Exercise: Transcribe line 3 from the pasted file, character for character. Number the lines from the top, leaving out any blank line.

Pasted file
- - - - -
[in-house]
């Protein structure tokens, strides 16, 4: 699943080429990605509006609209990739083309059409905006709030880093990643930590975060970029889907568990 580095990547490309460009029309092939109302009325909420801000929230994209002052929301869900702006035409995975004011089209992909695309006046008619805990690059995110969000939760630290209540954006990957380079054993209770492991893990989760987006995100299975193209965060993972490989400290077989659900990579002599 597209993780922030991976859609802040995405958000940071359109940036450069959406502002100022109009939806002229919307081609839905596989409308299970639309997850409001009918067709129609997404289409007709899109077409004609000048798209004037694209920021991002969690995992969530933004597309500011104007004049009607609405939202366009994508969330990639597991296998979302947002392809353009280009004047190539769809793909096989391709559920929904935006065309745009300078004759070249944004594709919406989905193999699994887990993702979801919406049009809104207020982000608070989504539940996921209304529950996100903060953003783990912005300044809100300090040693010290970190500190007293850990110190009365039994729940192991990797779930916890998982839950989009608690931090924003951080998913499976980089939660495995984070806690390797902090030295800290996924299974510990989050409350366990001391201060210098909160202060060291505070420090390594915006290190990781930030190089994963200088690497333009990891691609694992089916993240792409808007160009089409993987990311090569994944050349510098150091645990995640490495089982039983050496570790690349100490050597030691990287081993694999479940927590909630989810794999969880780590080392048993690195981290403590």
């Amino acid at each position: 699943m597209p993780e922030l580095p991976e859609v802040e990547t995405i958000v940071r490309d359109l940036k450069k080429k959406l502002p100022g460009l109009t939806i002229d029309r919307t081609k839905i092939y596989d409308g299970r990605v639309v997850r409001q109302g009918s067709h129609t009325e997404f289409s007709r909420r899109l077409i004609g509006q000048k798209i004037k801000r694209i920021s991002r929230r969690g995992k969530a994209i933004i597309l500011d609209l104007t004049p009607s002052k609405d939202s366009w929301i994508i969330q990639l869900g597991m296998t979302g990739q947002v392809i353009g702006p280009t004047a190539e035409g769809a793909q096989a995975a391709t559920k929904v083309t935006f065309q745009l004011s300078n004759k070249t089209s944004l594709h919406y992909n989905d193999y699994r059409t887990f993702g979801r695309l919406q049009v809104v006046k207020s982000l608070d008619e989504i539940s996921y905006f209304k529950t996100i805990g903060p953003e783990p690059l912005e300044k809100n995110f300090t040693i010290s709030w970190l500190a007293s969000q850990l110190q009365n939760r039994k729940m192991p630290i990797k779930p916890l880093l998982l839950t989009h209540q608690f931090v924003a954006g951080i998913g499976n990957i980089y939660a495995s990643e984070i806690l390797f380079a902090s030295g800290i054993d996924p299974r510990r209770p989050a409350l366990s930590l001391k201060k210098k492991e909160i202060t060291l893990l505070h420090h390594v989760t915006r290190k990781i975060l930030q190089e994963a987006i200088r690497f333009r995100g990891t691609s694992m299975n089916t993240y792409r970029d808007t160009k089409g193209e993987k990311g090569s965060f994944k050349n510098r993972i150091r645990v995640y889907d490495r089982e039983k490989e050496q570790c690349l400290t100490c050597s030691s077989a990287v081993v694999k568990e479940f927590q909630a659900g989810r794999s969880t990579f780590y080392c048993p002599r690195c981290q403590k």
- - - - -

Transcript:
């Amino acid at each position: 699943m597209p993780e922030l580095p991976e859609v802040e990547t995405i958000v940071r490309d359109l940036k450069k080429k959406l502002p100022g460009l109009t939806i002229d029309r919307t081609k839905i092939y596989d409308g299970r990605v639309v997850r409001q109302g009918s067709h129609t009325e997404f289409s007709r909420r899109l077409i004609g509006q000048k798209i004037k801000r694209i920021s991002r929230r969690g995992k969530a994209i933004i597309l500011d609209l104007t004049p009607s002052k609405d939202s366009w929301i994508i969330q990639l869900g597991m296998t979302g990739q947002v392809i353009g702006p280009t004047a190539e035409g769809a793909q096989a995975a391709t559920k929904v083309t935006f065309q745009l004011s300078n004759k070249t089209s944004l594709h919406y992909n989905d193999y699994r059409t887990f993702g979801r695309l919406q049009v809104v006046k207020s982000l608070d008619e989504i539940s996921y905006f209304k529950t996100i805990g903060p953003e783990p690059l912005e300044k809100n995110f300090t040693i010290s709030w970190l500190a007293s969000q850990l110190q009365n939760r039994k729940m192991p630290i990797k779930p916890l880093l998982l839950t989009h209540q608690f931090v924003a954006g951080i998913g499976n990957i980089y939660a495995s990643e984070i806690l390797f380079a902090s030295g800290i054993d996924p299974r510990r209770p989050a409350l366990s930590l001391k201060k210098k492991e909160i202060t060291l893990l505070h420090h390594v989760t915006r290190k990781i975060l930030q190089e994963a987006i200088r690497f333009r995100g990891t691609s694992m299975n089916t993240y792409r970029d808007t160009k089409g193209e993987k990311g090569s965060f994944k050349n510098r993972i150091r645990v995640y889907d490495r089982e039983k490989e050496q570790c690349l400290t100490c050597s030691s077989a990287v081993v694999k568990e479940f927590q909630a659900g989810r794999s969880t990579f780590y080392c048993p002599r690195c981290q403590k």